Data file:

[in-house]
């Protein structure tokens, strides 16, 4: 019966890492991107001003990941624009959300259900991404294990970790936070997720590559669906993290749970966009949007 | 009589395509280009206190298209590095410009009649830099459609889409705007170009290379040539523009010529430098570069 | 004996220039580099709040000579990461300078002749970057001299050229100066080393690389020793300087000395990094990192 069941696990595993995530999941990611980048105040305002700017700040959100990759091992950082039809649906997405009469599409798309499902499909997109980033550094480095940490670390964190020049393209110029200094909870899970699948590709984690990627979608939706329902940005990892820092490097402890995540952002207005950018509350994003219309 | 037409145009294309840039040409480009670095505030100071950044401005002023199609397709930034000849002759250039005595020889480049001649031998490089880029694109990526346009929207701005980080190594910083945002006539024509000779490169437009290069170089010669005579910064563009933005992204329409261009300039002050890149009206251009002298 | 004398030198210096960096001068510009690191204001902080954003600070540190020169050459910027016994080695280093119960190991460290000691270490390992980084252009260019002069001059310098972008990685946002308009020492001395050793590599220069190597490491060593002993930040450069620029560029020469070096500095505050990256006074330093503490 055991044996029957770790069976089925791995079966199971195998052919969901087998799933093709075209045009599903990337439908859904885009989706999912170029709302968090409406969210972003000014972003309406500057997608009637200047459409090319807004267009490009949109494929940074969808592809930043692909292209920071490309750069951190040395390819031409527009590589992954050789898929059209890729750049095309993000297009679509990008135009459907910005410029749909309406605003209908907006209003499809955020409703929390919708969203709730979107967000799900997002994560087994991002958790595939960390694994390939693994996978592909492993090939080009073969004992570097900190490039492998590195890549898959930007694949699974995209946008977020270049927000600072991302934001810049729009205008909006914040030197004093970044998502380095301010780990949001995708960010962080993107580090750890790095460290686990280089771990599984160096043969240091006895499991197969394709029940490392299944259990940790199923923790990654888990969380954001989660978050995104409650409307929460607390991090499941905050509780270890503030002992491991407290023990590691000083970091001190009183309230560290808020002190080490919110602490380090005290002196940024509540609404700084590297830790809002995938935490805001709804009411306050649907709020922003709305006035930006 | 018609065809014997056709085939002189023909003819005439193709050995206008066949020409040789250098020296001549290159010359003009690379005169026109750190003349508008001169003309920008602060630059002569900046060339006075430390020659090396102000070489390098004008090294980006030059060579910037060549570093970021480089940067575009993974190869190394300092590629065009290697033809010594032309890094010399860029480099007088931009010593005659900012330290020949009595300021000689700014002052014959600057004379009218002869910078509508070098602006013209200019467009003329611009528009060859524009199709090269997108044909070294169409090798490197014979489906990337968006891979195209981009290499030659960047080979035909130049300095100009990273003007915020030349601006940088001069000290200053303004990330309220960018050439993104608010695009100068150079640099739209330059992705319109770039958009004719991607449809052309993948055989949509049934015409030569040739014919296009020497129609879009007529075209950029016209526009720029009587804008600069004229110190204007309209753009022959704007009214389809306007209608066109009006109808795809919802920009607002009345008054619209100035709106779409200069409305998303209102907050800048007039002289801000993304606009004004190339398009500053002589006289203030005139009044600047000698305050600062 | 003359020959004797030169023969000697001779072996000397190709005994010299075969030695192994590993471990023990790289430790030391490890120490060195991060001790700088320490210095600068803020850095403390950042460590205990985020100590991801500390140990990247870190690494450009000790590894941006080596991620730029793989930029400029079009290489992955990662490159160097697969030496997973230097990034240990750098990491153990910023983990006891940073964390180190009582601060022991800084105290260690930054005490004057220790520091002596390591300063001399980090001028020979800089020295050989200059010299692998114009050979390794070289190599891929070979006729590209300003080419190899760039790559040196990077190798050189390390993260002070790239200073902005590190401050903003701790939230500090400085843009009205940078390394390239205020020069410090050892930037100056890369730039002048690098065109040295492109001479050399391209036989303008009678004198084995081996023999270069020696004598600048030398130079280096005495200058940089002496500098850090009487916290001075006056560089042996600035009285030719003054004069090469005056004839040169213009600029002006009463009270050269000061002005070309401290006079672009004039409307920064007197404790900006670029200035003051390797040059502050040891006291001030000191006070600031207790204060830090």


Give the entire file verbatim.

[in-house]
């Protein structure tokens, strides 16, 4: 019966890492991107001003990941624009959300259900991404294990970790936070997720590559669906993290749970966009949007 | 009589395509280009206190298209590095410009009649830099459609889409705007170009290379040539523009010529430098570069 | 004996220039580099709040000579990461300078002749970057001299050229100066080393690389020793300087000395990094990192 069941696990595993995530999941990611980048105040305002700017700040959100990759091992950082039809649906997405009469599409798309499902499909997109980033550094480095940490670390964190020049393209110029200094909870899970699948590709984690990627979608939706329902940005990892820092490097402890995540952002207005950018509350994003219309 | 037409145009294309840039040409480009670095505030100071950044401005002023199609397709930034000849002759250039005595020889480049001649031998490089880029694109990526346009929207701005980080190594910083945002006539024509000779490169437009290069170089010669005579910064563009933005992204329409261009300039002050890149009206251009002298 | 004398030198210096960096001068510009690191204001902080954003600070540190020169050459910027016994080695280093119960190991460290000691270490390992980084252009260019002069001059310098972008990685946002308009020492001395050793590599220069190597490491060593002993930040450069620029560029020469070096500095505050990256006074330093503490 055991044996029957770790069976089925791995079966199971195998052919969901087998799933093709075209045009599903990337439908859904885009989706999912170029709302968090409406969210972003000014972003309406500057997608009637200047459409090319807004267009490009949109494929940074969808592809930043692909292209920071490309750069951190040395390819031409527009590589992954050789898929059209890729750049095309993000297009679509990008135009459907910005410029749909309406605003209908907006209003499809955020409703929390919708969203709730979107967000799900997002994560087994991002958790595939960390694994390939693994996978592909492993090939080009073969004992570097900190490039492998590195890549898959930007694949699974995209946008977020270049927000600072991302934001810049729009205008909006914040030197004093970044998502380095301010780990949001995708960010962080993107580090750890790095460290686990280089771990599984160096043969240091006895499991197969394709029940490392299944259990940790199923923790990654888990969380954001989660978050995104409650409307929460607390991090499941905050509780270890503030002992491991407290023990590691000083970091001190009183309230560290808020002190080490919110602490380090005290002196940024509540609404700084590297830790809002995938935490805001709804009411306050649907709020922003709305006035930006 | 018609065809014997056709085939002189023909003819005439193709050995206008066949020409040789250098020296001549290159010359003009690379005169026109750190003349508008001169003309920008602060630059002569900046060339006075430390020659090396102000070489390098004008090294980006030059060579910037060549570093970021480089940067575009993974190869190394300092590629065009290697033809010594032309890094010399860029480099007088931009010593005659900012330290020949009595300021000689700014002052014959600057004379009218002869910078509508070098602006013209200019467009003329611009528009060859524009199709090269997108044909070294169409090798490197014979489906990337968006891979195209981009290499030659960047080979035909130049300095100009990273003007915020030349601006940088001069000290200053303004990330309220960018050439993104608010695009100068150079640099739209330059992705319109770039958009004719991607449809052309993948055989949509049934015409030569040739014919296009020497129609879009007529075209950029016209526009720029009587804008600069004229110190204007309209753009022959704007009214389809306007209608066109009006109808795809919802920009607002009345008054619209100035709106779409200069409305998303209102907050800048007039002289801000993304606009004004190339398009500053002589006289203030005139009044600047000698305050600062 | 003359020959004797030169023969000697001779072996000397190709005994010299075969030695192994590993471990023990790289430790030391490890120490060195991060001790700088320490210095600068803020850095403390950042460590205990985020100590991801500390140990990247870190690494450009000790590894941006080596991620730029793989930029400029079009290489992955990662490159160097697969030496997973230097990034240990750098990491153990910023983990006891940073964390180190009582601060022991800084105290260690930054005490004057220790520091002596390591300063001399980090001028020979800089020295050989200059010299692998114009050979390794070289190599891929070979006729590209300003080419190899760039790559040196990077190798050189390390993260002070790239200073902005590190401050903003701790939230500090400085843009009205940078390394390239205020020069410090050892930037100056890369730039002048690098065109040295492109001479050399391209036989303008009678004198084995081996023999270069020696004598600048030398130079280096005495200058940089002496500098850090009487916290001075006056560089042996600035009285030719003054004069090469005056004839040169213009600029002006009463009270050269000061002005070309401290006079672009004039409307920064007197404790900006670029200035003051390797040059502050040891006291001030000191006070600031207790204060830090």